I have a midrange setup that I'm quite comfortable with. I have an American Strat that I bought ca. 2008 (I think it's a Standard but I have no way to know), and a Marshall Origin 20 Combo. I use light gauge strings (.09), a few stompboxes (mostly a reverb and a transparent overdrive) and I'm generally happy with the tone I'm getting.

However, whenever I play any note on the high strings (1st to 3rd) above the 17th fret, the tone loses a lot of texture. It just sounds tinny and weak, with almost no sustain. I would like the tone to be "fatter" and mellower same as when I play on the rest of the fretboard.

I know there are a lot of factors involved (including gear and technique), but I'm hoping perhaps there are some well-known ways to improve tone on those frets.

Edit: I have been using .10's up to last month, and the issues above still happened. I don't think that .10's alone are going to fix my issue.

Edit 2: Been testing this again. I would say I'm OK until fret 17, then it goes tinny beyond that. I have updated the question.

  • Which pups do you use? Neck/middle will always give a more mellow sound than bridge. heavier gauge strings would help the sound, too.
    – Tim
    Aug 26, 2021 at 8:08
  • I almost always use neck/middle combo, sometimes only neck. I can't do heavier strings. I recently hurt my hands by trying to do 2 semitone bends using .10's. I need to improve my technique before I try medium again.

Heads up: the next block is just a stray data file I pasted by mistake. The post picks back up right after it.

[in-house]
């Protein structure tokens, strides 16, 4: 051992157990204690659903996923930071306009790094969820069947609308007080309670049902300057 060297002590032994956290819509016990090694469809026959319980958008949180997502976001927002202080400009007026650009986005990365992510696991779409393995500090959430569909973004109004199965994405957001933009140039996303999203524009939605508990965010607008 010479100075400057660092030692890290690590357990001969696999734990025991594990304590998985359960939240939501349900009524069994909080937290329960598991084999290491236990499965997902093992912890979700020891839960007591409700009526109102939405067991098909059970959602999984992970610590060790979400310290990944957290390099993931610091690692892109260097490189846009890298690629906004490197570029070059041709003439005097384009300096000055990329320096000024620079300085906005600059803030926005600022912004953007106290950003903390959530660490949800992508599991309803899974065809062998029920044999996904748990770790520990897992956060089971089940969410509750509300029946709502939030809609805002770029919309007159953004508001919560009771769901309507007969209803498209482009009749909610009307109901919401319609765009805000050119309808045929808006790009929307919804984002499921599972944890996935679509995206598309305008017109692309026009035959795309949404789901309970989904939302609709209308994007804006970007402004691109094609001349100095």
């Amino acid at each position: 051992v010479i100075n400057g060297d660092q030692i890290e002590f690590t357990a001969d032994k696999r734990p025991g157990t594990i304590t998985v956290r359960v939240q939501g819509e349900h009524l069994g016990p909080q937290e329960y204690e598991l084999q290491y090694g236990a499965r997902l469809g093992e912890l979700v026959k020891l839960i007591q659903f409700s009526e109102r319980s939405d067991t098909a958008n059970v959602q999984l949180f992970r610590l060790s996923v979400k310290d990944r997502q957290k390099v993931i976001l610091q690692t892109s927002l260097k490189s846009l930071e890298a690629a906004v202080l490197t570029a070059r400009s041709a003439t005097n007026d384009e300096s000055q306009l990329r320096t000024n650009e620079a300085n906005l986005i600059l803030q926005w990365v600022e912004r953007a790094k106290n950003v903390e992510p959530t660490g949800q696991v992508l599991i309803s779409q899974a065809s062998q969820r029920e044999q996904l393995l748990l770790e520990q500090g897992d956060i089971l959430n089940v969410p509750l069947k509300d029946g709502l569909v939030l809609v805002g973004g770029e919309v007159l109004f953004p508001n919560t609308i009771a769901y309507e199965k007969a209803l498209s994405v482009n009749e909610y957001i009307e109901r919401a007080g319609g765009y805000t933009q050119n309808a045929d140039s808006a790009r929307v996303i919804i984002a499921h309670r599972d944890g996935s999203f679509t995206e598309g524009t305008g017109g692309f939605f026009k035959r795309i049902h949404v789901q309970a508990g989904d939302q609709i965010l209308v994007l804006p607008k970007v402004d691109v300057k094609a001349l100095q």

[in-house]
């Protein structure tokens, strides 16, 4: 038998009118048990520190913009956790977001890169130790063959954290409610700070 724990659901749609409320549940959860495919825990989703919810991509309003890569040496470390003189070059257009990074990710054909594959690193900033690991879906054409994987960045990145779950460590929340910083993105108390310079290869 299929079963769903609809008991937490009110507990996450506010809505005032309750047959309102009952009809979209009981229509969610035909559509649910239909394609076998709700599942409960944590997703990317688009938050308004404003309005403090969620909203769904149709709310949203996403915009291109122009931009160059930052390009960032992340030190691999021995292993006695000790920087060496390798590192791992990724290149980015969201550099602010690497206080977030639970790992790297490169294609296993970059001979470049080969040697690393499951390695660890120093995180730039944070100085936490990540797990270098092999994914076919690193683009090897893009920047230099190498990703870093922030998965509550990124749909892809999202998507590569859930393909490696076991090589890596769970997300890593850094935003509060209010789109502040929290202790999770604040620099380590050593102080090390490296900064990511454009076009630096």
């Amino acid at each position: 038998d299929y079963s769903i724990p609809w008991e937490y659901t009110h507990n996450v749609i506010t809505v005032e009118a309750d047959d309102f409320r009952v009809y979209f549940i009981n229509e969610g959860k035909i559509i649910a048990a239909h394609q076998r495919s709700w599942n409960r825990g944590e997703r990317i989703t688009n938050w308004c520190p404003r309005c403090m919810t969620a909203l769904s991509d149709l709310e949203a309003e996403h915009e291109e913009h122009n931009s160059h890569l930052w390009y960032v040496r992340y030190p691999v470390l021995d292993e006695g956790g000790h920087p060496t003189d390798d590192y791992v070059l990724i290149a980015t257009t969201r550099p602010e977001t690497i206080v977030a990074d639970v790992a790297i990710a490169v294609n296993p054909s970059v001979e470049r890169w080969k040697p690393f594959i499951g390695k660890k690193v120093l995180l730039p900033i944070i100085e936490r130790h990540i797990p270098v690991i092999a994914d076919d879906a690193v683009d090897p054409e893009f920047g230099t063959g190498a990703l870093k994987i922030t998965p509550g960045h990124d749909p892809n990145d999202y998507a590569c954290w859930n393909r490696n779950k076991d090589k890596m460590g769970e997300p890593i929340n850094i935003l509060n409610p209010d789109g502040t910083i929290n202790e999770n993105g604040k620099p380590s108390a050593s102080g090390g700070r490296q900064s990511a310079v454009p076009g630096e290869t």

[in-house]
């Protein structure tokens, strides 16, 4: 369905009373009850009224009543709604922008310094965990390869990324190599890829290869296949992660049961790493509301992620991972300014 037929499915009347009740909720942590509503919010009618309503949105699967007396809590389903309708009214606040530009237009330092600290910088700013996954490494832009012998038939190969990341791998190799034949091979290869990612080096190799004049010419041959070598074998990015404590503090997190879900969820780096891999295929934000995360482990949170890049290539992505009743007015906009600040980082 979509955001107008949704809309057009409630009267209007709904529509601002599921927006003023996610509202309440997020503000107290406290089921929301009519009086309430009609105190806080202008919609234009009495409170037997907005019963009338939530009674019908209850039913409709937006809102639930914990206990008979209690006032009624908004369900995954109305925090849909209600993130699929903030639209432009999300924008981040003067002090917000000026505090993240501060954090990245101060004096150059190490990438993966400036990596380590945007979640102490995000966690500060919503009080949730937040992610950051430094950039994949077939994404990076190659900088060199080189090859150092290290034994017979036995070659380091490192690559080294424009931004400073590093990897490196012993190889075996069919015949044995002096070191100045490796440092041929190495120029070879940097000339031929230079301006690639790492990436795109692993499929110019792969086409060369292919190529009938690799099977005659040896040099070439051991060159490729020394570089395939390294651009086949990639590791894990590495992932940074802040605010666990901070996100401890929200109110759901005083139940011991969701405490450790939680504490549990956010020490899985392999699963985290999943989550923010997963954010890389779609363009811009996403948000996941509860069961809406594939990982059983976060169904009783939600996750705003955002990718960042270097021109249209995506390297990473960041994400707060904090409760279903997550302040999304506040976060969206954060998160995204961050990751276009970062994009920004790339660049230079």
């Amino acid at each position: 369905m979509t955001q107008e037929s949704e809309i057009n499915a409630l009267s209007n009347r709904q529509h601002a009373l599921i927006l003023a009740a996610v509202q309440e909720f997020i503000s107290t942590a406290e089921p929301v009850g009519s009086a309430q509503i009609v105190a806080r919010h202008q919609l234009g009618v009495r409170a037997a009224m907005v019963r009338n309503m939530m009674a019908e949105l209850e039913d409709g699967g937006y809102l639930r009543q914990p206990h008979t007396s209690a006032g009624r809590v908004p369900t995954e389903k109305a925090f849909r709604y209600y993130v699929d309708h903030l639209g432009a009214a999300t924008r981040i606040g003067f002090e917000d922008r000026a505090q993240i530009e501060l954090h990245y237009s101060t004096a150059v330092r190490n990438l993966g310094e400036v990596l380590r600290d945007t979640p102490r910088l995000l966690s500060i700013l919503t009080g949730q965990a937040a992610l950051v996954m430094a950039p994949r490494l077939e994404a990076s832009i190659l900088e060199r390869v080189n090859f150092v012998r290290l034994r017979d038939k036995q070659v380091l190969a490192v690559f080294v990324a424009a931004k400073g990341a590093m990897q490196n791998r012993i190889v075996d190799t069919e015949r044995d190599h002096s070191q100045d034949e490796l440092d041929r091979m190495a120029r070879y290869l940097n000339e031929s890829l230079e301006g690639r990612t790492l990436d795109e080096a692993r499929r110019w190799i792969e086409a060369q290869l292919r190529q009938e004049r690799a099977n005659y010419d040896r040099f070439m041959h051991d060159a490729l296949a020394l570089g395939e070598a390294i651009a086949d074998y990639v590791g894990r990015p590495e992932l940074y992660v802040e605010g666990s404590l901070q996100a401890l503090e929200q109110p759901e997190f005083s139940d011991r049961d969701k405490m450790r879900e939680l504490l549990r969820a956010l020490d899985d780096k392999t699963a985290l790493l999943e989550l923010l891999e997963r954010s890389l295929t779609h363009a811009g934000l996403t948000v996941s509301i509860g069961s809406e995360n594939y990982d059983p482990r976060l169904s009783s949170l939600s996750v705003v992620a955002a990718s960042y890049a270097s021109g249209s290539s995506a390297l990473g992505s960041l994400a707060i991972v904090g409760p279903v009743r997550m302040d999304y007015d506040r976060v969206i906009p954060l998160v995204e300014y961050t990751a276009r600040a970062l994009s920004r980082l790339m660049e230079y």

– mkorman
    Aug 26, 2021 at 8:46
  • If you bend say, 3rd string most, you could use something in between what the set of 009s and the set of 010s gives. I often use 012 for the 3rd string. There's always going to be a compromise between ease of playing and sound produced.
    – Tim
    Aug 26, 2021 at 8:49
  • 1
    This might depend on which neck profile you have. The old necks, if you bend more than a tone say on the B string at maybe fret 14 or so, then the note will actually choke to a halt as it hits its own frets higher up. Newer necks fixed that - though in my opinion at the cost of overall tone. [Some new copies of 'old strats' returned to that profile, so the only way to tell is to try it].
    – Tetsujin
    Aug 26, 2021 at 10:59
  • have you tried lowering the pickup(s) slightly (or not so slightly) to see if it has an effect on your issue?
    – Yorik
    Aug 26, 2021 at 15:13

2 Answers 2


Here's how I perform with my Strat. (And like you, I am fond of using the neck and neck/middle position on the pickup selectors switch.)

Give this a try;

Set your amp volume to your liking, after you have rolled the guitar's Volume Knob down to 7.5-ish. Make it your standard to play your main rhythm parts at that volume. Make things nice and loud at the amp, not the guitar.

Then, when you transition up to the upper frets for some lead work, roll the Strat's Volume Knob up to a higher volume.

You will find that this changes the audio dynamic quite a bit.

When you are done with the lead part or upper fret runs and chug back into the rhythm work, roll the Volume Knob back down to where it was before.

Bottom line, I see a lot of players start out their sets with the Volume and Tone Knobs maxxed-out at 10. This leaves you nowhere to go, in a manner of speaking!!


I think you’re fretting out in some way. If I’m right, then you can verify by raising the saddles at the bridge to see if that improves your tone above the 17th fret. If you get the tone you want by raising the saddles but then the action is too high, then you need either a great setup done on the guitar or a fret leveling or both. Worst case scenario, the neck is not even above the 17th fret and you need a new neck (which happily can be bolted on easily).

I suggest finding a great tech in your area (asking a local Facebook group for musicians is one way) and take it to that tech and tell them what you told us. They should be able to fix the issue or tell you what it would take to fix it (e.g., new neck).

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